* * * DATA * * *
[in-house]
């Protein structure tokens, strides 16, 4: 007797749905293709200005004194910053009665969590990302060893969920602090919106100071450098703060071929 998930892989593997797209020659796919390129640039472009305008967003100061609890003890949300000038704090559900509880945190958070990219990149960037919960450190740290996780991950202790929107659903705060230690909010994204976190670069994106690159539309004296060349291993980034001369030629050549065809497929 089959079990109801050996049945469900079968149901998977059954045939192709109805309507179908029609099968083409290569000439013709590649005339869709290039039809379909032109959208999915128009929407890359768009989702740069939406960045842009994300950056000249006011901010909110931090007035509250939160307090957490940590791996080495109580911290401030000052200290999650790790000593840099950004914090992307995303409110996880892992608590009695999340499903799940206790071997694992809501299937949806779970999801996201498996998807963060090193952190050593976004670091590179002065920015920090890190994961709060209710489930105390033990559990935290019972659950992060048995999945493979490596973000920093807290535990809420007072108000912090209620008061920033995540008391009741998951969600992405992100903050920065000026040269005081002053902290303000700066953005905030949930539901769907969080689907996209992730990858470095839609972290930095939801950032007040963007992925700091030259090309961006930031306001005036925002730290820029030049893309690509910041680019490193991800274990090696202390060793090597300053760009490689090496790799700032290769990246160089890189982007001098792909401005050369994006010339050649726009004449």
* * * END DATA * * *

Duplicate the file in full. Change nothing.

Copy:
[in-house]
């Protein structure tokens, strides 16, 4: 007797749905293709200005004194910053009665969590990302060893969920602090919106100071450098703060071929 998930892989593997797209020659796919390129640039472009305008967003100061609890003890949300000038704090559900509880945190958070990219990149960037919960450190740290996780991950202790929107659903705060230690909010994204976190670069994106690159539309004296060349291993980034001369030629050549065809497929 089959079990109801050996049945469900079968149901998977059954045939192709109805309507179908029609099968083409290569000439013709590649005339869709290039039809379909032109959208999915128009929407890359768009989702740069939406960045842009994300950056000249006011901010909110931090007035509250939160307090957490940590791996080495109580911290401030000052200290999650790790000593840099950004914090992307995303409110996880892992608590009695999340499903799940206790071997694992809501299937949806779970999801996201498996998807963060090193952190050593976004670091590179002065920015920090890190994961709060209710489930105390033990559990935290019972659950992060048995999945493979490596973000920093807290535990809420007072108000912090209620008061920033995540008391009741998951969600992405992100903050920065000026040269005081002053902290303000700066953005905030949930539901769907969080689907996209992730990858470095839609972290930095939801950032007040963007992925700091030259090309961006930031306001005036925002730290820029030049893309690509910041680019490193991800274990090696202390060793090597300053760009490689090496790799700032290769990246160089890189982007001098792909401005050369994006010339050649726009004449």